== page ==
Archives: Matthew 3:13-17

War And Baptism

Today we baptize three beautiful children. We enact the ancient rites and rituals of the church that we have practiced for thousands of years.

Their parents are entrusting them to this community to baptize them.

But a question remains. We baptize them–into what?

What do they become by being baptized that is different from who they are now?

Baptism induces a permanent and irrevocable change of state.

They were created in the image of God, but today they are baptized into a community, an identity, and a calling.

In a very real sense they are being ordained to do a job.

They, and you, are in the priesthood of all believers. Baptism marks the transition into this work.

As we read in 2 Peter, “You are…a royal priesthood, a holy nation, God’s own people, in order that you may proclaim the mighty acts of him who called you out of darkness into his marvelous light.”

So what does the work of the priesthood of all believers look like?

We get an important part of our commission in Peter’s sermon in Acts today.

Peter says, “I truly understand that God shows no partiality, but in every nation anyone who fears him and does what is right is acceptable to him. You know the message he sent to the people of Israel, preaching peace by Jesus Christ…”

“Every nation,” Peter says.

“Peace by Jesus Christ,” he says.

This text struck me to the heart as I read it this week as day after day we seemed to be marching toward a war with Iran.

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The Great Pattern, Or, There Can Be No Disaster

It’s rather an ignominious start to Jesus’ ministry, but you have to read past the end of our gospel lesson to realize that.

When the curtain closes on our passage from Matthew 3 today, it’s a beautiful happy ending.

John baptizes Jesus “to fulfill all righteousness,” God declares him the beloved with whom God is well pleased, and end scene.

Sunlight, water, voices from heaven, the devoted John and the interested crowd—it’s a perfect set-up.

This is the debut of the Lamb of God on the world stage.

What’s he going to do next?

What intriguing sermon or salvific healing or jaw-dropping miracle will he do to kick off his earthly work?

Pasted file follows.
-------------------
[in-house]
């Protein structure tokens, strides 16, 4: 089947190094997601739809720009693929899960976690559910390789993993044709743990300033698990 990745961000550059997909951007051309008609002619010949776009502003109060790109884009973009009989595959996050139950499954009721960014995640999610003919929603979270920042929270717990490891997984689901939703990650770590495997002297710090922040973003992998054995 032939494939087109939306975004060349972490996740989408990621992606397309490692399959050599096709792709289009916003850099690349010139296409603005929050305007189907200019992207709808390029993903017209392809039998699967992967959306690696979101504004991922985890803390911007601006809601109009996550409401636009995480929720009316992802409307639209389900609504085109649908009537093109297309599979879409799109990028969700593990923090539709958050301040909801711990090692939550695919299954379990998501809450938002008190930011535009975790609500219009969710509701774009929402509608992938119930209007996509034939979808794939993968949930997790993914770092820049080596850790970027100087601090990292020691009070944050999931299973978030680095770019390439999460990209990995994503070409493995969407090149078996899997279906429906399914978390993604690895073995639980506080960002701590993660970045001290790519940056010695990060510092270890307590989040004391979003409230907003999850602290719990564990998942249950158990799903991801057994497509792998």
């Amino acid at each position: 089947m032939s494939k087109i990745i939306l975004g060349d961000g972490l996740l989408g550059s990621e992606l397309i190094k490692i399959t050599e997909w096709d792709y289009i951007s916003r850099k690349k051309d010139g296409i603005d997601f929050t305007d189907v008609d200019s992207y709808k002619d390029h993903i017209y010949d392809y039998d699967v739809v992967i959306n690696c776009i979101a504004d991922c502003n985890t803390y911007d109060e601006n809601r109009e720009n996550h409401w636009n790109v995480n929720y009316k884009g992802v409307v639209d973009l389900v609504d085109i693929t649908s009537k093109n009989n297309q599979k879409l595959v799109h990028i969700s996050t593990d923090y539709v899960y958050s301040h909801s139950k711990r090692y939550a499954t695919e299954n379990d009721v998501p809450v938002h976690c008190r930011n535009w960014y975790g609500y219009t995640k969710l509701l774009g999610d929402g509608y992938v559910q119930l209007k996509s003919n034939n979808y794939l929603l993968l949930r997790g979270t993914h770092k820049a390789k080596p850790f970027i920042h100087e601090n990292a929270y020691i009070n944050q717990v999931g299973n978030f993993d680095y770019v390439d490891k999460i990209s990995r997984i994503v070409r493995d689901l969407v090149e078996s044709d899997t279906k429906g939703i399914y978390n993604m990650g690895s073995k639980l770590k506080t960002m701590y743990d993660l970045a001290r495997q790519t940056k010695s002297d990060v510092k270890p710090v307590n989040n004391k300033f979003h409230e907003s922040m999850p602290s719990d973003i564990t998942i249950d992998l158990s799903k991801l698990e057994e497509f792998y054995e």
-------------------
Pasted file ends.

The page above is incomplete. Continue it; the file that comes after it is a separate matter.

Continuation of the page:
Well, if you take a look at Matthew 4, you’re probably going to be disappointed.

The last sentence of Matthew 3, which we read this morning, is, “when Jesus had been baptized, just as he came up from the water, suddenly the heavens were opened to him and he saw the Spirit of God descending like a dove and alighting on him. And a voice from heaven said, ‘This is my Son, the Beloved, with whom I am well pleased.'”

And the first sentence of Matthew 4, which we did not read this morning, says, “Then Jesus was led up by the Spirit into the wilderness to be tempted by the devil. He fasted for forty days and forty nights, and afterwards he was famished.”

Ouch.

That’s the climax of the start of Jesus’ earthly ministry? Continue reading

Stage Fright and Jordan Wading: When Jesus Needs a Hand

What a strange and humble way for Jesus to start his ministry.

Rather than beginning with lights and fireworks, descending from on high, or even with a simple miracle like walking on water or healing a sick person, Jesus quietly joins the crowd being baptized by John.

We can learn so much from Jesus in this moment, the first thing being that ministry takes preparation.

Jesus didn’t just plunge in full blast.

He took part in a ceremony, a marking of a profound change in his life.

Jesus didn’t need to be cleansed of sin in his baptism, he lived without sin. But he did need to mark this pivotal moment with a spiritual sign. His baptism clearly separates the first thirty years of his life, his private life, if you will, from the start of his public life and ministry.

It’s also a signal within a family. Continue reading

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